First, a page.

I was sold, so much so that – dare I say it – I started revolving my clothes around the watch much in the way women match their clothes to the jewels. In other words, I became obsessed.
The time had come to stop thinking of my cell phone as a substitute for a creatively designed watch. I don’t consider a smartwatch in that category and never wanted to own one –I was already surrounded by too much harried digital technology The charm of a vintage mechanical style seemed to slow down time for me. I realized that every day the simple act of winding this amazing piece of craftsmanship and ingenuity gave me pleasure.
It’s true, there are only a few items of jewelry that most men will wear. And the easiest is a watch—even if they are as stubborn as me. Whether a modern or vintage watch style depends on the man—but the more I learned about the history of early American-made watches, the more I became a fan. So I decided to try my hand at starting a small collection which I could rotate with either jeans and a T-shirt or sweater or dress shirt and blazer – these would tick with my choices and make great conversation pieces.
The antique patina and handsome designs of early American watches offer versatility and a sense of history. These timepieces also communicate substance and a commanding presence that belies the personality of the guy who wears them. They say, “I am solid, reliable and I will be here.”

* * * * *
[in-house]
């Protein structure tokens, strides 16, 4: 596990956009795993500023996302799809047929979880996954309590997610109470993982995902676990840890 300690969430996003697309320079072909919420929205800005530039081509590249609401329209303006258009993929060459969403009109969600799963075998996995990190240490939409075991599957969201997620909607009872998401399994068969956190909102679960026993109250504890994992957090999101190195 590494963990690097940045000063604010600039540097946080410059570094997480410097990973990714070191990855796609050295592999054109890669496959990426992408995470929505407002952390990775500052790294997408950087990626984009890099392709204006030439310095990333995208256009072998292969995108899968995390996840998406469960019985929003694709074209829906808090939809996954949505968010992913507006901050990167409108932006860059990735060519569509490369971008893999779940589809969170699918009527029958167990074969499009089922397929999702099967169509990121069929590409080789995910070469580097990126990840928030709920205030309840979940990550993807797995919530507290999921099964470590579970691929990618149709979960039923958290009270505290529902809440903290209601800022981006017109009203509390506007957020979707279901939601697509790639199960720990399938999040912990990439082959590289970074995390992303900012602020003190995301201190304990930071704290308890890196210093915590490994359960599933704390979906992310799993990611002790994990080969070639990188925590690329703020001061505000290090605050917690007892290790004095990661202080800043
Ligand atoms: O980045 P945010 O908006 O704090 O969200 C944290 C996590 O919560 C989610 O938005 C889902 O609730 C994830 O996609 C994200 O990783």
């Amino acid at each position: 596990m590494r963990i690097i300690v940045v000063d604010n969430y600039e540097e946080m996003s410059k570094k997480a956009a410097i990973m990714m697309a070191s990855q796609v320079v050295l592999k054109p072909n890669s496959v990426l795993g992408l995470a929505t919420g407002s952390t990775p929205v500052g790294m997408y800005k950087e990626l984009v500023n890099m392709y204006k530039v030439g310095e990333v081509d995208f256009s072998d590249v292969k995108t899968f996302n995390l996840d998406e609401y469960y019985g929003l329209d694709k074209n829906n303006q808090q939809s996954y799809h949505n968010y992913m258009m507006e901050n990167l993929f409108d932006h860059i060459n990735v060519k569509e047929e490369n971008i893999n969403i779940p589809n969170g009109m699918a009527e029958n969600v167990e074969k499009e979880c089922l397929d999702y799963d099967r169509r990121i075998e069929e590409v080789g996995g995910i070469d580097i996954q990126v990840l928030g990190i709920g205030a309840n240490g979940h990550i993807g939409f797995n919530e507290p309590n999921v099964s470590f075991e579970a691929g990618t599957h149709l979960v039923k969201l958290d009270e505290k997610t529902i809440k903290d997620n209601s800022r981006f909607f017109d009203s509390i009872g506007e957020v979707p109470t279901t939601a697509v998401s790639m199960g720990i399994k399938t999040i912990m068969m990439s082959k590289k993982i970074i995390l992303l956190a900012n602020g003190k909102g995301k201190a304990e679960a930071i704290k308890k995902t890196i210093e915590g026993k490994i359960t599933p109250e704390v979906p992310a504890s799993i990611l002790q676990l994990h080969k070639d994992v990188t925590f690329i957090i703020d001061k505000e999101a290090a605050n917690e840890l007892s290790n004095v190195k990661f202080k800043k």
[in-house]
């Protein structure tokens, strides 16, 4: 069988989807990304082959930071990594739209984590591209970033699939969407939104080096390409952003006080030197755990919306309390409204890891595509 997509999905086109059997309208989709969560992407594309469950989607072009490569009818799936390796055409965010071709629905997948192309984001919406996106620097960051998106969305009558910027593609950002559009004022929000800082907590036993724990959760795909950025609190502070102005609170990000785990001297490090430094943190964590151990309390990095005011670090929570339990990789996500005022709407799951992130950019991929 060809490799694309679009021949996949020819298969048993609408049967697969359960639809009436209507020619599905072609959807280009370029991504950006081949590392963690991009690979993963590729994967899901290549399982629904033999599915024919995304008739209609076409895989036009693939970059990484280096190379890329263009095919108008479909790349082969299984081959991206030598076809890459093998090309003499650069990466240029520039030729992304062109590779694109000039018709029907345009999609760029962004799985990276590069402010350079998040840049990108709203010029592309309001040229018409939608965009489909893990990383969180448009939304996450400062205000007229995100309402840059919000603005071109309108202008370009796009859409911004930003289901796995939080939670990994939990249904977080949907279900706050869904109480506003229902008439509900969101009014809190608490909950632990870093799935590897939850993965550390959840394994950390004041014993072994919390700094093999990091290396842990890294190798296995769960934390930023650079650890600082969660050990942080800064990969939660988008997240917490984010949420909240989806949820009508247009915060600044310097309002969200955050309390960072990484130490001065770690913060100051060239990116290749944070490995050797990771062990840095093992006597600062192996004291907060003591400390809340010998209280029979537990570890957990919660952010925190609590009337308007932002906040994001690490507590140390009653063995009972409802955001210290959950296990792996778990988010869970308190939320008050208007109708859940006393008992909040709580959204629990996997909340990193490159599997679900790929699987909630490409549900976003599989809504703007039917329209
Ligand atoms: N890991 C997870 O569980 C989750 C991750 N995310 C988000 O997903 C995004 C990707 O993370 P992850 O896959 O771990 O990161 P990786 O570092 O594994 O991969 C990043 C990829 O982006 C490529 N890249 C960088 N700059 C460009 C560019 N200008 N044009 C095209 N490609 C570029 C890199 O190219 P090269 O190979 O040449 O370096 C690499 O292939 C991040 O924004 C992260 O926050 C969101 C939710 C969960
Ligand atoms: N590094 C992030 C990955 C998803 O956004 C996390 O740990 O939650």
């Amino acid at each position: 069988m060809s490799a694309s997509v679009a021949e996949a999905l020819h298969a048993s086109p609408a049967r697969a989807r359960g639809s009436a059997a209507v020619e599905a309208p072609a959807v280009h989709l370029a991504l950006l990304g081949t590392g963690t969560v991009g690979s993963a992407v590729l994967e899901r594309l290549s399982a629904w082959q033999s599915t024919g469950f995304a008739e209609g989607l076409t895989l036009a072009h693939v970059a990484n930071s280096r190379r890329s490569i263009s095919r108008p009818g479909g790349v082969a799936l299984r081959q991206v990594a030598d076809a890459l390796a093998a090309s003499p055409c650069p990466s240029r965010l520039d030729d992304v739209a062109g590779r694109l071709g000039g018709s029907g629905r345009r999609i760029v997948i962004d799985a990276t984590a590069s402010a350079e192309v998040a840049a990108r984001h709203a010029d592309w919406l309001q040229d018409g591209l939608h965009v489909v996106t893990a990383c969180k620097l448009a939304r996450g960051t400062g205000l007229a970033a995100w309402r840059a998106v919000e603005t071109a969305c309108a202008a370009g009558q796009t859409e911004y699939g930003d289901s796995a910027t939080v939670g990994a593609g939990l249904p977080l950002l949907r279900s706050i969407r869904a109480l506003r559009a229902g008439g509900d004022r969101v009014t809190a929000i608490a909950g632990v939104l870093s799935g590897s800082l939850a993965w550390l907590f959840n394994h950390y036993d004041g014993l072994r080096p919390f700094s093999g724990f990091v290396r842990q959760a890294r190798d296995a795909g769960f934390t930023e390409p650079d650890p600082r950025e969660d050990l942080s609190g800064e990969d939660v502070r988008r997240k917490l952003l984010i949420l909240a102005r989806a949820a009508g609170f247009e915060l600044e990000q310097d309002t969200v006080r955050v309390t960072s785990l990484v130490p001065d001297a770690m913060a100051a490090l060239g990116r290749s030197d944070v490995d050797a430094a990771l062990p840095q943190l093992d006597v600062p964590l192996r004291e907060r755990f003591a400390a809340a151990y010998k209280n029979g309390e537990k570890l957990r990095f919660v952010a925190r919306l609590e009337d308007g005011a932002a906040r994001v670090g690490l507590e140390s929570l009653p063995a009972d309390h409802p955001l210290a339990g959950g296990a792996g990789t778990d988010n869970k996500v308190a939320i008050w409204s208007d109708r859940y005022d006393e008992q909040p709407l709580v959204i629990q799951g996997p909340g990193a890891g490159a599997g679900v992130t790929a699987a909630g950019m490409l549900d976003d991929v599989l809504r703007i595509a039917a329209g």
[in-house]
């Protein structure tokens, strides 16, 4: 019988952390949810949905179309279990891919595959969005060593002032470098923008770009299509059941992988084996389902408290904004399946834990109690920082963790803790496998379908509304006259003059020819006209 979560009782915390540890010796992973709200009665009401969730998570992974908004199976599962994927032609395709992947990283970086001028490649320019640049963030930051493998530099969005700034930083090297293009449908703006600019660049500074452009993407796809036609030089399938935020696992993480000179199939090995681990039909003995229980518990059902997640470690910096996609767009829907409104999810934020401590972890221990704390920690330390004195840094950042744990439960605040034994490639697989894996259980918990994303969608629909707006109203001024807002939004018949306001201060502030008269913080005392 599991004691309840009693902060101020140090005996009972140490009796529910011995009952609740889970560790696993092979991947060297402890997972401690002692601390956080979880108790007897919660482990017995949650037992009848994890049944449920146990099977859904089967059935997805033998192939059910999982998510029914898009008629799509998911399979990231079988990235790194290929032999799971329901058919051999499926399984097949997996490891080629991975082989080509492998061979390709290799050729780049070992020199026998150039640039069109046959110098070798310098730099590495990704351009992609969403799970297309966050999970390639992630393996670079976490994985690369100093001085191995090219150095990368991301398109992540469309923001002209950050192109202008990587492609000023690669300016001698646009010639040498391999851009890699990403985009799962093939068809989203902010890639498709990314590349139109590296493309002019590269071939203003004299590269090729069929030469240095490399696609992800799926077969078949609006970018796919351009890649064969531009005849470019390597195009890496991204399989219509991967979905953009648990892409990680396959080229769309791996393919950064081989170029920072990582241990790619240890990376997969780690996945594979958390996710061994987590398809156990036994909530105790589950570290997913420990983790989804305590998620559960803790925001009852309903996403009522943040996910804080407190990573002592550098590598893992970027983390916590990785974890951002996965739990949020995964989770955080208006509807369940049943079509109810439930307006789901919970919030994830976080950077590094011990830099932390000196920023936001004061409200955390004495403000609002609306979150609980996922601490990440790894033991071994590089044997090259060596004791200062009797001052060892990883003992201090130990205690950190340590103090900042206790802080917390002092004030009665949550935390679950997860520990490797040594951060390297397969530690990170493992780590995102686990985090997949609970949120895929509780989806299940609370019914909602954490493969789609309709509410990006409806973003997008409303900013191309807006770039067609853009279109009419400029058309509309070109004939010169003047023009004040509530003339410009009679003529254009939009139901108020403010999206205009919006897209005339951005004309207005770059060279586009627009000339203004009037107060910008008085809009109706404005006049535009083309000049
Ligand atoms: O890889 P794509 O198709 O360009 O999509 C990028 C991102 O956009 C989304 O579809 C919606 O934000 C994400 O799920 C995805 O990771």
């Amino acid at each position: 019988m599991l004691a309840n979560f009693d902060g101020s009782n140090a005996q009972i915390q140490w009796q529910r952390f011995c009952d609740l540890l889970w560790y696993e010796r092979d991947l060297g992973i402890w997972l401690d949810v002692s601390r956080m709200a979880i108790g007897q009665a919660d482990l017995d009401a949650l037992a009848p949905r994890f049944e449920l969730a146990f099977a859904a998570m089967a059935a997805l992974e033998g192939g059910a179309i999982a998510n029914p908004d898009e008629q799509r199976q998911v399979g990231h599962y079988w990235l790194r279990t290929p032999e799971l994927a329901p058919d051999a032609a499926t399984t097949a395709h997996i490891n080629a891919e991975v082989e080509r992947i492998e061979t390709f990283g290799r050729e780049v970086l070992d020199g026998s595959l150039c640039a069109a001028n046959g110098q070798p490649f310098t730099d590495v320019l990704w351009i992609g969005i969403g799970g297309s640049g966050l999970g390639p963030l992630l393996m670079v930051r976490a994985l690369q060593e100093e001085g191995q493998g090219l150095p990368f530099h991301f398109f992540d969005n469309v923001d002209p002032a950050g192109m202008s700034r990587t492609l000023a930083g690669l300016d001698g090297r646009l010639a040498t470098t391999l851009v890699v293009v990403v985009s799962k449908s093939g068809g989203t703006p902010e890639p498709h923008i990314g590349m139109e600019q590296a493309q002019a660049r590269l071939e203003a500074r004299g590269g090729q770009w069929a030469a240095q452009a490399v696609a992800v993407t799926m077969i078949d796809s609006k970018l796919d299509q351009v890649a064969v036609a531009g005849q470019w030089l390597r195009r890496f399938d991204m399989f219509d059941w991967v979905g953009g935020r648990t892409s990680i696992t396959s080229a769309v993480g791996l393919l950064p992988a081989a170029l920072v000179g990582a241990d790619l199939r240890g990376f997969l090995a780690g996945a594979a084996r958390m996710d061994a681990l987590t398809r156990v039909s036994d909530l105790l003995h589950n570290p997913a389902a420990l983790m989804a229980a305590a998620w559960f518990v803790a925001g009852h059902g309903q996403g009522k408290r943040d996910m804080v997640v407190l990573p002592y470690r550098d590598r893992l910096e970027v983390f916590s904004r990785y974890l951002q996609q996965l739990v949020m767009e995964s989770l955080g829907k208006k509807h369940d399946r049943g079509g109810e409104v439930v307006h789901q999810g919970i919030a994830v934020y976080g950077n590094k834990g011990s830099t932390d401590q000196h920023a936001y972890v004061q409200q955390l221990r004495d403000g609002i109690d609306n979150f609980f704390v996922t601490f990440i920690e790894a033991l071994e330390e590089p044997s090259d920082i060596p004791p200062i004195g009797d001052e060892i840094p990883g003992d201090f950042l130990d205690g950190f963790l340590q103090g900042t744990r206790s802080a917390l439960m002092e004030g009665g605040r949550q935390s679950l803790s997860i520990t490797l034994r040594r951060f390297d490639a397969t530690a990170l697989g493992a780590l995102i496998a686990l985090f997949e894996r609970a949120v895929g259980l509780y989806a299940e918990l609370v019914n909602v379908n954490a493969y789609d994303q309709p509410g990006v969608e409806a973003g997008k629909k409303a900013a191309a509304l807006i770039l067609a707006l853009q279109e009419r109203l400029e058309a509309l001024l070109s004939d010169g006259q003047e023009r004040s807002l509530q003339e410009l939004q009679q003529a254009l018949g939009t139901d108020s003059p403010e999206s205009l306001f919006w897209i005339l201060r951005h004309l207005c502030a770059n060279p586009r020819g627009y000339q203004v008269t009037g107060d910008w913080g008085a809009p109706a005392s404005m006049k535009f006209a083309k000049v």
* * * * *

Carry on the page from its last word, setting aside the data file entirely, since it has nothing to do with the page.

I embarked on an internet search for other vintage watches. After spending the time investigating, I figured I should share the tips I learned about the American-made watches with all you women whose men might feel the same way about them as I do.
I came across Aaron Faber Gallery –one of the premier watch shops in the U.S. whose owner Ed Faber is co-author of the book American WristWatches: Five Decades of Style and Design (Schiffer, 1996). In his store, Faber carries both American and Swiss-made brands and some of his prices go up into the six figures and even higher for his most rare Swiss pieces, yet he waxes poetic on the early American-made timepieces.
I contacted them by phone to gather more information on the history of different brands and those he thinks are most collectible and an investment.